Wallach continues: ” ‘First and foremost unquestionably stands the increased provision of manure … the crying want of Indian agriculture’. That was Hume’s starting point, and he proposed to develop fuelwood plantations “in every village in the drier portions of the country” and thereby provide a substitute heating and cooking fuel so that manure could be returned to the land. Such plantations, he continues, were ‘a thing that is entirely in accord with the traditions of the country–a thing that the people would understand, appreciate, and, with a little judicious pressure, cooperate in’.”
“Second on his list came an attack on rural indebtedness, chiefly by forbidding the use of land as security, a practice the British themselves had introduced. Hume denounced it as another of ‘the cruel blunders into which our narrowminded, though wholly benevolent, desire to reproduce England in India has led us.’ Third, Hume wanted government-run banks, at least until cooperative banks could be established.”
“Beyond these things, he noted, there were ‘innumerable other minor matters’ waiting for the department. They included the provision of seeds, the reclamation of salty soils, and plant breeding, a point on which he was astute enough to warn against selection merely for grain size: it was essential, he understood, to choose varieties suited to local physical and cultural conditions. He finished his list with a call for agricultural machinery, especially wind pumps, which he thought promising in a country where ‘gigantic wind-power (second only to the equally unutilised sun-ray power) is running to waste, utterly uncared for over the whole empire’.”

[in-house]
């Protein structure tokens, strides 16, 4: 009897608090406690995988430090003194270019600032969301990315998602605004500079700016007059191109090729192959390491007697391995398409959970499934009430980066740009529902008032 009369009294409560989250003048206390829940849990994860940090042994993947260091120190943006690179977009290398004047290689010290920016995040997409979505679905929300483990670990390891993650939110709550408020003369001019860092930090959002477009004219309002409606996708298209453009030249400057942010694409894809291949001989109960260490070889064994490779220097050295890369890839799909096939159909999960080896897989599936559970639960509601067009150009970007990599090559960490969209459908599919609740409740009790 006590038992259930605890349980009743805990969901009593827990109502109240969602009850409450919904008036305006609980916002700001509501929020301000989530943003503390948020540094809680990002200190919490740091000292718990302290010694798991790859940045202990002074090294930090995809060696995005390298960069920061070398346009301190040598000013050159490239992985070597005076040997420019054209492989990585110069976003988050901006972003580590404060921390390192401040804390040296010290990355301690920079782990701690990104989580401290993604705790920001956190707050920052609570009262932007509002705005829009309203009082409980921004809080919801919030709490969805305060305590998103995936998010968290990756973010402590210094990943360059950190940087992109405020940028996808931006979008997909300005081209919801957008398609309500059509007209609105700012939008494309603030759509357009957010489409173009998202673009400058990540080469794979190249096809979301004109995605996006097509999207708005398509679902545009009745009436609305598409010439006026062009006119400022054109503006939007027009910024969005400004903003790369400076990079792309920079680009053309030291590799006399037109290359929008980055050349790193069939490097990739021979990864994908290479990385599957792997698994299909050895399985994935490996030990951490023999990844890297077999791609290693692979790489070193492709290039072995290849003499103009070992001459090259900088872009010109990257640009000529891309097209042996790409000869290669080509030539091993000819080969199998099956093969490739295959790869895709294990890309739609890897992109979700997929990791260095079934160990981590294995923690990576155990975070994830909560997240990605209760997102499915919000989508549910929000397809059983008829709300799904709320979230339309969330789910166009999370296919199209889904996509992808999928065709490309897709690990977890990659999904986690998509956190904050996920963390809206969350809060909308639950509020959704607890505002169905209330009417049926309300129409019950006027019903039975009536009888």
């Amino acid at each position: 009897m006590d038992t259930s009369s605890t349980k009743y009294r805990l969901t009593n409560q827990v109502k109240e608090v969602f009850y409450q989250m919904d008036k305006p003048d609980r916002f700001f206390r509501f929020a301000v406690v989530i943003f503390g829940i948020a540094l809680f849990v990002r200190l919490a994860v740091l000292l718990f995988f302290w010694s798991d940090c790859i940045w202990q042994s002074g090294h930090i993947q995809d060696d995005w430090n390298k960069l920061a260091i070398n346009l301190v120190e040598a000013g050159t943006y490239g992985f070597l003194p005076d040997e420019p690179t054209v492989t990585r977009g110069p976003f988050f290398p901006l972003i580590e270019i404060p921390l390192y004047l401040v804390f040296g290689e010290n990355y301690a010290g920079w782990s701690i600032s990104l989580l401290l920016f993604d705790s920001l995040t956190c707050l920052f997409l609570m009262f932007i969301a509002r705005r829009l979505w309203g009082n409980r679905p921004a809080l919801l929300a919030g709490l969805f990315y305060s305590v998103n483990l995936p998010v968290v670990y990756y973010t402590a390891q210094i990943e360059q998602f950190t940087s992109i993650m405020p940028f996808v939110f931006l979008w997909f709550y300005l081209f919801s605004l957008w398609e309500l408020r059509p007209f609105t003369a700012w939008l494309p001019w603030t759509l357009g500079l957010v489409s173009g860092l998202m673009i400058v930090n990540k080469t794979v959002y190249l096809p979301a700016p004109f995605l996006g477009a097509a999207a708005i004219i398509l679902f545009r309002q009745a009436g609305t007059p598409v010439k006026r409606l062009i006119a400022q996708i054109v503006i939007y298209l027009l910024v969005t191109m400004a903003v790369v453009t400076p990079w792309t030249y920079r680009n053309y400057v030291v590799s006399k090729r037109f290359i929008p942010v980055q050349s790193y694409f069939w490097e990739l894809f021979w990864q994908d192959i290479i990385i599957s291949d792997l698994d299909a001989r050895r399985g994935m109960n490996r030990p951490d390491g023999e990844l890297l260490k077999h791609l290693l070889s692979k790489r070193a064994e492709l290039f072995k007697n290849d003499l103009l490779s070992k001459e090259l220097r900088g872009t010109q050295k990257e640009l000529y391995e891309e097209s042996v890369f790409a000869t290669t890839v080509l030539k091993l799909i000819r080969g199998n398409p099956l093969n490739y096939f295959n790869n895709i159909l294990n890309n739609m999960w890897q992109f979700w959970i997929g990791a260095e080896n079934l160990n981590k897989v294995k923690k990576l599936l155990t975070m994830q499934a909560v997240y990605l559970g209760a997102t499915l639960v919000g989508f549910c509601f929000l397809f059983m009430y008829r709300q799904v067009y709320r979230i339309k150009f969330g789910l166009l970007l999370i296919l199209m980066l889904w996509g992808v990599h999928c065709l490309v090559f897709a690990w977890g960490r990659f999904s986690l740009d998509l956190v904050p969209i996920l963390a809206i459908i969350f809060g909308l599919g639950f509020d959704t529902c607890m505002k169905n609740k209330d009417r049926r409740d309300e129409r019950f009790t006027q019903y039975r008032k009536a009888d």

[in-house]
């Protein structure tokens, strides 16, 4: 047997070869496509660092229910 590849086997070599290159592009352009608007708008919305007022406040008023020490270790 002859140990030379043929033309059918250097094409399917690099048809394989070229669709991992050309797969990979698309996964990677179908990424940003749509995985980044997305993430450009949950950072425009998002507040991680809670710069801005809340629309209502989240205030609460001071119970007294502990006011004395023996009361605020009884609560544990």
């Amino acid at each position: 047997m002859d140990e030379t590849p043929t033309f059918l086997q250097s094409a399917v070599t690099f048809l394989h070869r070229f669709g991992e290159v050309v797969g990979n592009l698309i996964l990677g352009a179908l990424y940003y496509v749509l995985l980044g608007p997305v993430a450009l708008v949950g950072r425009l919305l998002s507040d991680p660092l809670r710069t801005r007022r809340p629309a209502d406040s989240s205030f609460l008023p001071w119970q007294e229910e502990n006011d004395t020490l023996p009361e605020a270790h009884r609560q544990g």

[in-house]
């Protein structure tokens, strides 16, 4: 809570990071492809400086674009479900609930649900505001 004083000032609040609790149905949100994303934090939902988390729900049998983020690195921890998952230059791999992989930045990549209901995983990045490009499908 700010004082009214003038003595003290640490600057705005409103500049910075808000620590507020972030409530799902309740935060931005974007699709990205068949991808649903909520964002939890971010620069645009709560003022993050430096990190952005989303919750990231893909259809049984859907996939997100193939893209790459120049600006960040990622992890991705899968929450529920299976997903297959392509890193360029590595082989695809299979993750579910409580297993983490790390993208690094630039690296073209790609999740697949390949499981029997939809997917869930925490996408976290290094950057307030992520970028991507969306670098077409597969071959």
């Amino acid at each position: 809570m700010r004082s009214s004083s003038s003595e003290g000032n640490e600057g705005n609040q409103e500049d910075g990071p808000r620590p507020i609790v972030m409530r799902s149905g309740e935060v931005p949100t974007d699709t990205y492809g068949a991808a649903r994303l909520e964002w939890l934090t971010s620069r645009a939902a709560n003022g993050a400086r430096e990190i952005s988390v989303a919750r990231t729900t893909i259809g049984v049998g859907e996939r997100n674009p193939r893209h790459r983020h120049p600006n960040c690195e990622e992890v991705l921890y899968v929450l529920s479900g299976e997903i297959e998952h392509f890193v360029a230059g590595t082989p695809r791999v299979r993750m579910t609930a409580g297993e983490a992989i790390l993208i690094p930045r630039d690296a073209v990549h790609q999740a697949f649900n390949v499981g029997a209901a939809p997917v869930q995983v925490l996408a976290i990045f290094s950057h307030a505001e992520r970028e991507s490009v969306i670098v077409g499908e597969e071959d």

I’ve extracted two paras from a comment article published by Energy Bulletin, authored by me:
The numbers being prepared for discussion in København are staggering by any measure, at least to those who struggle to find money for social programmes, city infrastructure needs and social sector essentials like health and education. For those accustomed to constructing enormous virtual edifices of dizzying interlinks, this is finance redux with a new set of fundamentals that are defined by the science of climate change and by the growing list of acceptable technologies used to provide adaptation and mitigation methods.
The point here, after half a decade of carbon trading and emissions and climate exchanges, is whether in fact the principles of sustainable development, social justice, equity to all – and especially – respect to and protection for the poorest and most vulnerable has been helped by the CDM and its constellation of allied activities. The short answer is ‘no’, and because that is the short answer, the future of any successor system – many will be unveiled at the København summit – is equally bleak in the terms that genuinely concern us. The evidence of failure on a global scale is in fact all around us.